The AP Announcing Clinton’s “Victory” Was an Embarrassment to Journalism and U.S. Politics
By Shane Ryan
Last night, you may have seen the surprising news—first reported by the AP and then transmitted like a virus to every other major news outlet—that Hillary Clinton “clinched” the Democratic presidential nomination. To do so, she had to surpass the 2,383-delegate mark, just over the halfway point for the 4,765 total delegates available. Once she reached that milestone, it became mathematically impossible for anyone to beat her.
For those readers blessed with political savvy, something about the timing of this story might strike you as strange. How, you might ask yourself, could Hillary Clinton win on Monday night? There was no primary or caucus on Monday night, and as such there were no delegates available on Monday night. So what happened? Did Alabama cheat and hold a secret second primary?
Nope. What happened is that one AP reporter, Stephen Ohlemacher, called up some superdelegates—those party bigwigs whose influence in the primary is both undemocratic and overtly stifling— and extracted their commitment to support Clinton at the convention. With these new superdelegate supporters, he padded his numbers and essentially manufactured a Monday night win hours ahead of his competitors. This all went down on the eve of the last major set of primaries, when states like California and New Jersey were set to vote and play a major role in determining the mood of July’s national convention. The AP announcement was perfectly timed, if the goal was to have a chilling effect on those voters.
So, to recap: We live in a democracy where a victory can be declared not after a vote, but after a national reporter calls up a collection of mayors, congressmen, or whoever else, and badgers them until they say, “yes, fine, I’m supporting Hillary.” Even if that exact outcome was bound to happen down the line, the inescapable truth is that Ohlemacher created this victory from a few phone calls, and as a citizen, that should make you want to scream.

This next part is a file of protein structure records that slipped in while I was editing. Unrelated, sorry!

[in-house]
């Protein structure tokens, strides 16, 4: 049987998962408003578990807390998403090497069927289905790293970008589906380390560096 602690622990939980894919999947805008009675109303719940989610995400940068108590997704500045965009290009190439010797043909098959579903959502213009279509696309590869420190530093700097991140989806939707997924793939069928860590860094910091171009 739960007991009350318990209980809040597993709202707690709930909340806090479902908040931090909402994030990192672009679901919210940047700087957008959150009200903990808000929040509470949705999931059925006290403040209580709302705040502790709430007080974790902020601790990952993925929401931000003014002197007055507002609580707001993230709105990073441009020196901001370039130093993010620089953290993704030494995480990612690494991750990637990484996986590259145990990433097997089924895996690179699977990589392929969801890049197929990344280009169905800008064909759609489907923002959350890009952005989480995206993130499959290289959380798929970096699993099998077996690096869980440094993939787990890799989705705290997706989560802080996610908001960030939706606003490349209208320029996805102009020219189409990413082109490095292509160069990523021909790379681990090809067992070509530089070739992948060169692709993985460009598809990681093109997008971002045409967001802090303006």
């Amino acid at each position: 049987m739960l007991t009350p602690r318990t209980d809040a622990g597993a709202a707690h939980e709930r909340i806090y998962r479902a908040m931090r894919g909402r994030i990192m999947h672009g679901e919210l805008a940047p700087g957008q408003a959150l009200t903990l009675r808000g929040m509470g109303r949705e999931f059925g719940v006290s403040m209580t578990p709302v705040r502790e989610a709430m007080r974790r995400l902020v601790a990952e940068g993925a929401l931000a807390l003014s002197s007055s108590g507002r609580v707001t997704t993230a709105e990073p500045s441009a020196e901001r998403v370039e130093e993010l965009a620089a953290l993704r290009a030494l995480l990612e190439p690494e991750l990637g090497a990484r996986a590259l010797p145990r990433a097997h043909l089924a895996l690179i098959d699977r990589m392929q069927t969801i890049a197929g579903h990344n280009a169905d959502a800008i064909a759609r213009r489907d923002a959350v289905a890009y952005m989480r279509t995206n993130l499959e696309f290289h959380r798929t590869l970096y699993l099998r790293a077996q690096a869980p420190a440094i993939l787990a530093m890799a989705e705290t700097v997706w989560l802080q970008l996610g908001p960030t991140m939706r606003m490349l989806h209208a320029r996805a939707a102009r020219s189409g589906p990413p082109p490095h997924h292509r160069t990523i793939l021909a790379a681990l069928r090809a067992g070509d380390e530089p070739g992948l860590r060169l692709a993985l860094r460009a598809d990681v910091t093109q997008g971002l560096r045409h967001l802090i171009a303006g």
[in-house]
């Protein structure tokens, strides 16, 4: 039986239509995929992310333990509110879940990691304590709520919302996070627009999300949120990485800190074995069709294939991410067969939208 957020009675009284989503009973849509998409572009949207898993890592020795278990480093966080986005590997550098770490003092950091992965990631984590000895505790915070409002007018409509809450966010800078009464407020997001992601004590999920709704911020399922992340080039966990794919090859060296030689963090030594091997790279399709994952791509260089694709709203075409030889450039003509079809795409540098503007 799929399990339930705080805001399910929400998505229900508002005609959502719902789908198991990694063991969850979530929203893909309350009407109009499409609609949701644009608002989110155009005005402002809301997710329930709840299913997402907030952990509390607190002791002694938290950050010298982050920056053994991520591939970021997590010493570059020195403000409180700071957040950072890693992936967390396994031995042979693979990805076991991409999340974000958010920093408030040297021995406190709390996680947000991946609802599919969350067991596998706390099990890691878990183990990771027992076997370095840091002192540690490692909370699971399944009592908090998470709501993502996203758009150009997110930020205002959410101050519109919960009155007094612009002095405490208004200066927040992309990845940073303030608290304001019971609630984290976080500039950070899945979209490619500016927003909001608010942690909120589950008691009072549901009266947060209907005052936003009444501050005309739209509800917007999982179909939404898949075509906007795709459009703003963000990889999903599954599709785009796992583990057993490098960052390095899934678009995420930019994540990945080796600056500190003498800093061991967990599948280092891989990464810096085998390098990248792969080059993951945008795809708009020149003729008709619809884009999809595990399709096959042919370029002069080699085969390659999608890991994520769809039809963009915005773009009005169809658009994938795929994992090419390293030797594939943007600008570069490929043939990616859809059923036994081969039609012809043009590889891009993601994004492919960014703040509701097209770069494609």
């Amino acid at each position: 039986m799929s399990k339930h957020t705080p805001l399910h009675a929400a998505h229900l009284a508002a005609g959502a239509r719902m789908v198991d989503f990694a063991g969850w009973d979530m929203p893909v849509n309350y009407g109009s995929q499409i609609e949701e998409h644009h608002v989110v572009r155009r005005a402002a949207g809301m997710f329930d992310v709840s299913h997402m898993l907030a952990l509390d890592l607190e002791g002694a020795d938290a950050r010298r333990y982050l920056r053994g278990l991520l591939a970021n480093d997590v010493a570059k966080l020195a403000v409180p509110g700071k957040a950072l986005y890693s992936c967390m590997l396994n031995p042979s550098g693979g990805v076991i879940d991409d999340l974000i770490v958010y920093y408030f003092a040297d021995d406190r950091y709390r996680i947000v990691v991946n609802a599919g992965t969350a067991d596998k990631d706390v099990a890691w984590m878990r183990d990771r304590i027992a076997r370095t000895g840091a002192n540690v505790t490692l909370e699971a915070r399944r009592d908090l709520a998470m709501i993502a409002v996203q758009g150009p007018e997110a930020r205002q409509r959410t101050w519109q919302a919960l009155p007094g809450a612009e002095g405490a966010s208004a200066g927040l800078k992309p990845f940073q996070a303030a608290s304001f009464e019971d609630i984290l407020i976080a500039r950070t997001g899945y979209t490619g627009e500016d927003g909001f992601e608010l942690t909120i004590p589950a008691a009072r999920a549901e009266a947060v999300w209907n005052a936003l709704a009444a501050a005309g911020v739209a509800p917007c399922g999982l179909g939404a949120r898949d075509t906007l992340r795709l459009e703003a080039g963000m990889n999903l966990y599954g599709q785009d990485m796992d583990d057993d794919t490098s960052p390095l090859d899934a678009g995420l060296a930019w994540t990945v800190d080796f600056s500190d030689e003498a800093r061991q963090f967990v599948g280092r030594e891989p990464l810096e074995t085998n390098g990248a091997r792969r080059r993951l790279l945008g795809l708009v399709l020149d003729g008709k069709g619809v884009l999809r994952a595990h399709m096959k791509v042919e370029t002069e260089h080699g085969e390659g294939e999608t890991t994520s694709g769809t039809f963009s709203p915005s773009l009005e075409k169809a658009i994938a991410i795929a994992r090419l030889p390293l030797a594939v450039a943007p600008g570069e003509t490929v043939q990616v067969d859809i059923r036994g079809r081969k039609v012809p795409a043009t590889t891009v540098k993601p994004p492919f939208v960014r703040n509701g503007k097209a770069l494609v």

Now, let’s give the point-missers a chance for a predictable rebuttal:
“Hillary Clinton won the primary because she had more votes!”
That’s true, point-misser, but you’ve missed the point. Sure, Hillary has more votes, and yes, she was going to win eventually, and even though I think this will dampen turnout in today’s primary states, it might have even annoyed her camp that the AP essentially scooped their dramatic Tuesday victory moment. The point is not that this hurts Sanders, or even that it’s a purposeful conspiracy. The point is that we’re living in a fucked-up system where the absurd has become the new normal at every step in the process, and the mainstream media has been utterly complicit in the corruption.
Before the first votes ever took place, Clinton had a huge lead over Sanders because of the superdelegates, and almost every major media outlet included these vote totals in the overall tally without explaining what, exactly, was going on—even though the DNC told them not to. Why would the party’s ruling body take this step? Because superdelegates don’t vote until the convention, so their preference is entirely hypothetical!Unlike primary and caucus voters, whose choices are locked in, superdelegates can change their minds! Things can happen, like another candidate winning the popular vote and the supers thinking, gee, maybe we shouldn’t subvert the will of the people (see Clinton v. Obama, 2008). Or someone could get indicted, or die, or whatever.